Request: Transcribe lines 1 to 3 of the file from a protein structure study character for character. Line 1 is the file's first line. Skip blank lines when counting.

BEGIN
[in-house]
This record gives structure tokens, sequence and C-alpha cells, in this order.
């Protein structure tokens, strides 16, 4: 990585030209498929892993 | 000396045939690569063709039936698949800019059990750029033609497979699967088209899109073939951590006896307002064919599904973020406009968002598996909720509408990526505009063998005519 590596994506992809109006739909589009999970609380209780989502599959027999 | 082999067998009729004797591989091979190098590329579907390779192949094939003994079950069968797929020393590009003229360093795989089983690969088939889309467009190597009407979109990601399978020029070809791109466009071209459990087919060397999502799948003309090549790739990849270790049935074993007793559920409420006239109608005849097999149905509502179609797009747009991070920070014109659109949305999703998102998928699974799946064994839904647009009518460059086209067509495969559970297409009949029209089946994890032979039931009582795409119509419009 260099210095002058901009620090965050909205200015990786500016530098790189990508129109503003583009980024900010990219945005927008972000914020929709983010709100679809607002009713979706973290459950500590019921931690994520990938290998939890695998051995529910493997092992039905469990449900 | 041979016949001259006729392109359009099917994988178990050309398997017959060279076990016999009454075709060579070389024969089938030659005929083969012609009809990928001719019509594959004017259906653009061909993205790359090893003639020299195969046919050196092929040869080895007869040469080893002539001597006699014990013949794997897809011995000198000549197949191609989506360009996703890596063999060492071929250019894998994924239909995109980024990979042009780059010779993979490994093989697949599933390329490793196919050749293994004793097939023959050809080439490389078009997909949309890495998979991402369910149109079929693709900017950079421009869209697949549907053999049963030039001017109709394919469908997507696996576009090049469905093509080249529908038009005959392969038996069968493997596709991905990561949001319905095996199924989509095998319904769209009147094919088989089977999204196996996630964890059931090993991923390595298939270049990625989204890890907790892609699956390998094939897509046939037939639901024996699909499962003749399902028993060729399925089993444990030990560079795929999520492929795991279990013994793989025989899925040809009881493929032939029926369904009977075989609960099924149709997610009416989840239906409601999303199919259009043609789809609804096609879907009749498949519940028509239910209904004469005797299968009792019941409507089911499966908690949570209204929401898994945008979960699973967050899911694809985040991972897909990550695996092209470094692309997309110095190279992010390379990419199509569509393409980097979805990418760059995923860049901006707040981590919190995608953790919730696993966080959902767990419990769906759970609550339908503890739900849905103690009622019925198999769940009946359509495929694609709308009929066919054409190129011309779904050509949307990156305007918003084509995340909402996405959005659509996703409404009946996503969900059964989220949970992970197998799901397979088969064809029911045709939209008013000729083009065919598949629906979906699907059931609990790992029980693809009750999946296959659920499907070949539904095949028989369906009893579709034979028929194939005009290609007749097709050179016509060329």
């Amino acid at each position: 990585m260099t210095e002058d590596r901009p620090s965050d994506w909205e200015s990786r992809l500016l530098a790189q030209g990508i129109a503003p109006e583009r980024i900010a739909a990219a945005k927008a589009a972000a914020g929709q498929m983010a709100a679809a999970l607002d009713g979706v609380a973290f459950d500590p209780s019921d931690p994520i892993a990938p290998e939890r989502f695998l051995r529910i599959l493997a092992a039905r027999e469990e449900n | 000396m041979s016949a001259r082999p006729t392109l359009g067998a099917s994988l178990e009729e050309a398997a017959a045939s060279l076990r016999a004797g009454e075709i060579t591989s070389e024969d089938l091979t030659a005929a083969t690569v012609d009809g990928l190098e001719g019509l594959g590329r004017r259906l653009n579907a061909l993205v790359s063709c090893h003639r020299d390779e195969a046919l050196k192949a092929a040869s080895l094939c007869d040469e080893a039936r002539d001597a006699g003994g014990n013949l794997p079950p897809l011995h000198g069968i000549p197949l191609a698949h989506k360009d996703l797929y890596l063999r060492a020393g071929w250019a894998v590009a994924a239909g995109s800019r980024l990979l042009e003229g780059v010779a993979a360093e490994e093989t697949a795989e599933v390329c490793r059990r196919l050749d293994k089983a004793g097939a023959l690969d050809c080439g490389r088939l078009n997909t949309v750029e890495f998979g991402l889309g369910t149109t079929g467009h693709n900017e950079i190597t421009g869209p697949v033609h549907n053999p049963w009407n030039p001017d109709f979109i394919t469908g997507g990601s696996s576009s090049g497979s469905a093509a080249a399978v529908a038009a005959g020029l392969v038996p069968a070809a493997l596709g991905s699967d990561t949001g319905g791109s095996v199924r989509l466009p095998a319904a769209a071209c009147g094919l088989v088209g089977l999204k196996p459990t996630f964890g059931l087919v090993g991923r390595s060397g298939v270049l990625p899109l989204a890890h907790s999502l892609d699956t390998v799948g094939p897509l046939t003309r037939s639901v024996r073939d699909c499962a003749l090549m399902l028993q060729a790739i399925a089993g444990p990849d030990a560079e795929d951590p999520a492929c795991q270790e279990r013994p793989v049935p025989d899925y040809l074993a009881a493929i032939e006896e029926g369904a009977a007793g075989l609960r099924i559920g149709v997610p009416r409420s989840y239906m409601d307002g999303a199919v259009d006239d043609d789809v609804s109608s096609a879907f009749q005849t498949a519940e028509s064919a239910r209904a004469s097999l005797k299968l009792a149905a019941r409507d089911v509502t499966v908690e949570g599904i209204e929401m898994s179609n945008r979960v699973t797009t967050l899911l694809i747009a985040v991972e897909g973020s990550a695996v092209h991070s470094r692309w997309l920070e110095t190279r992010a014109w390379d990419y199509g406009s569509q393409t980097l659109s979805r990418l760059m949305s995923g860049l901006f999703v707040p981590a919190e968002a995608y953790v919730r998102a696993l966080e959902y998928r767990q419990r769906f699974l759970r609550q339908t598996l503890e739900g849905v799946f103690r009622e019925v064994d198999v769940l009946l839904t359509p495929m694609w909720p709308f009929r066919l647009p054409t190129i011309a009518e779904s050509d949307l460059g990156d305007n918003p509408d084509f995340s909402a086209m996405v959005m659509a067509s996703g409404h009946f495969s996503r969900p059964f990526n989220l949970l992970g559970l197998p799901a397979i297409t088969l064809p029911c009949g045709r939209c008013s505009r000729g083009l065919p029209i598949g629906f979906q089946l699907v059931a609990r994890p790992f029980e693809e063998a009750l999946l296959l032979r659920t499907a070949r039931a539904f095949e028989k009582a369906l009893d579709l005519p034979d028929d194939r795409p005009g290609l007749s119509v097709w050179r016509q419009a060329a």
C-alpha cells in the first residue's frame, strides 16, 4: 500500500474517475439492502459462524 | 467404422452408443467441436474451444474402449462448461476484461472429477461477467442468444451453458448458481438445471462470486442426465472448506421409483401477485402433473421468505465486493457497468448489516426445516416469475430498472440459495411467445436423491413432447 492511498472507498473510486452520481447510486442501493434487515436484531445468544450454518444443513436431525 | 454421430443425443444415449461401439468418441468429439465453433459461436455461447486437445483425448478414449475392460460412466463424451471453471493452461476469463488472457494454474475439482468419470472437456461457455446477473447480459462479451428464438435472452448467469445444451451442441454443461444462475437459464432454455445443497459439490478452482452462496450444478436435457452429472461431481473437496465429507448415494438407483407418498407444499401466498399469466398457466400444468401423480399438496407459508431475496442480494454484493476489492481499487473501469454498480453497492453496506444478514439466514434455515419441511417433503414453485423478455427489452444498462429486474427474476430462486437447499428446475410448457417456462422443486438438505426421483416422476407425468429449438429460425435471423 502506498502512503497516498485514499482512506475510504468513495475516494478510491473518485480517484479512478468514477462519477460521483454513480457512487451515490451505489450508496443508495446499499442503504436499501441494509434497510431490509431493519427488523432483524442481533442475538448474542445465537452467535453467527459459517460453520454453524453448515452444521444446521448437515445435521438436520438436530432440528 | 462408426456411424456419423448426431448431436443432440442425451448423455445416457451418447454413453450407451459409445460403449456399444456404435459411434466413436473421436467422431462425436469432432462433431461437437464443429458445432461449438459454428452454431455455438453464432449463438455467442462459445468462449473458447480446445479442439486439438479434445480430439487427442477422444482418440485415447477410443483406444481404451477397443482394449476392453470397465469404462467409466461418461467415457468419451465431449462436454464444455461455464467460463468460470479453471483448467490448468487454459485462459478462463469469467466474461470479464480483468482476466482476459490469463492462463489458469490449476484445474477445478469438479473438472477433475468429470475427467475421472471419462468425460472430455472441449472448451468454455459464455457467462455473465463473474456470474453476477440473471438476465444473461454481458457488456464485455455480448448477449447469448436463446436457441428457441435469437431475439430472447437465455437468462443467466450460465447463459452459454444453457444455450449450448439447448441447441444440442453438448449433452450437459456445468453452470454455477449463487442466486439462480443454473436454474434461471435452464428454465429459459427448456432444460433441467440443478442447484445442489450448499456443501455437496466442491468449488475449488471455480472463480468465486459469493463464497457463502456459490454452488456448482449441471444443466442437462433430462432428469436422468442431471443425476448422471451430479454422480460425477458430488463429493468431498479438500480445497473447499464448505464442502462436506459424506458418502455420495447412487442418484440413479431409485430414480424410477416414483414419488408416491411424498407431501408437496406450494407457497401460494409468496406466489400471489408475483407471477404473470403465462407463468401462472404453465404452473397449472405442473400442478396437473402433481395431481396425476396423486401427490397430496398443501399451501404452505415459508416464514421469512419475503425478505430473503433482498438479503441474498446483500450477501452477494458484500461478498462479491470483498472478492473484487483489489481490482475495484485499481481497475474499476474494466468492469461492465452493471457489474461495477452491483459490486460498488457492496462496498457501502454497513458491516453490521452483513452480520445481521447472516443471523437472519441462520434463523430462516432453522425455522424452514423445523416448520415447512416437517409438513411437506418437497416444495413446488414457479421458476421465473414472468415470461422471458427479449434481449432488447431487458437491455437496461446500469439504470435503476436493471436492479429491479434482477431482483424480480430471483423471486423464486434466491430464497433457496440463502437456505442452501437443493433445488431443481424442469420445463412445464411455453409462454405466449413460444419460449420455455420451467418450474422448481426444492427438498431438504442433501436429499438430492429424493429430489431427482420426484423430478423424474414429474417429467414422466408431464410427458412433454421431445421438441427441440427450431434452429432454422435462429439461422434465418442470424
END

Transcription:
[in-house]
This record gives structure tokens, sequence and C-alpha cells, in this order.
């Protein structure tokens, strides 16, 4: 990585030209498929892993 | 000396045939690569063709039936698949800019059990750029033609497979699967088209899109073939951590006896307002064919599904973020406009968002598996909720509408990526505009063998005519 590596994506992809109006739909589009999970609380209780989502599959027999 | 082999067998009729004797591989091979190098590329579907390779192949094939003994079950069968797929020393590009003229360093795989089983690969088939889309467009190597009407979109990601399978020029070809791109466009071209459990087919060397999502799948003309090549790739990849270790049935074993007793559920409420006239109608005849097999149905509502179609797009747009991070920070014109659109949305999703998102998928699974799946064994839904647009009518460059086209067509495969559970297409009949029209089946994890032979039931009582795409119509419009 260099210095002058901009620090965050909205200015990786500016530098790189990508129109503003583009980024900010990219945005927008972000914020929709983010709100679809607002009713979706973290459950500590019921931690994520990938290998939890695998051995529910493997092992039905469990449900 | 041979016949001259006729392109359009099917994988178990050309398997017959060279076990016999009454075709060579070389024969089938030659005929083969012609009809990928001719019509594959004017259906653009061909993205790359090893003639020299195969046919050196092929040869080895007869040469080893002539001597006699014990013949794997897809011995000198000549197949191609989506360009996703890596063999060492071929250019894998994924239909995109980024990979042009780059010779993979490994093989697949599933390329490793196919050749293994004793097939023959050809080439490389078009997909949309890495998979991402369910149109079929693709900017950079421009869209697949549907053999049963030039001017109709394919469908997507696996576009090049469905093509080249529908038009005959392969038996069968493997596709991905990561949001319905095996199924989509095998319904769209009147094919088989089977999204196996996630964890059931090993991923390595298939270049990625989204890890907790892609699956390998094939897509046939037939639901024996699909499962003749399902028993060729399925089993444990030990560079795929999520492929795991279990013994793989025989899925040809009881493929032939029926369904009977075989609960099924149709997610009416989840239906409601999303199919259009043609789809609804096609879907009749498949519940028509239910209904004469005797299968009792019941409507089911499966908690949570209204929401898994945008979960699973967050899911694809985040991972897909990550695996092209470094692309997309110095190279992010390379990419199509569509393409980097979805990418760059995923860049901006707040981590919190995608953790919730696993966080959902767990419990769906759970609550339908503890739900849905103690009622019925198999769940009946359509495929694609709308009929066919054409190129011309779904050509949307990156305007918003084509995340909402996405959005659509996703409404009946996503969900059964989220949970992970197998799901397979088969064809029911045709939209008013000729083009065919598949629906979906699907059931609990790992029980693809009750999946296959659920499907070949539904095949028989369906009893579709034979028929194939005009290609007749097709050179016509060329």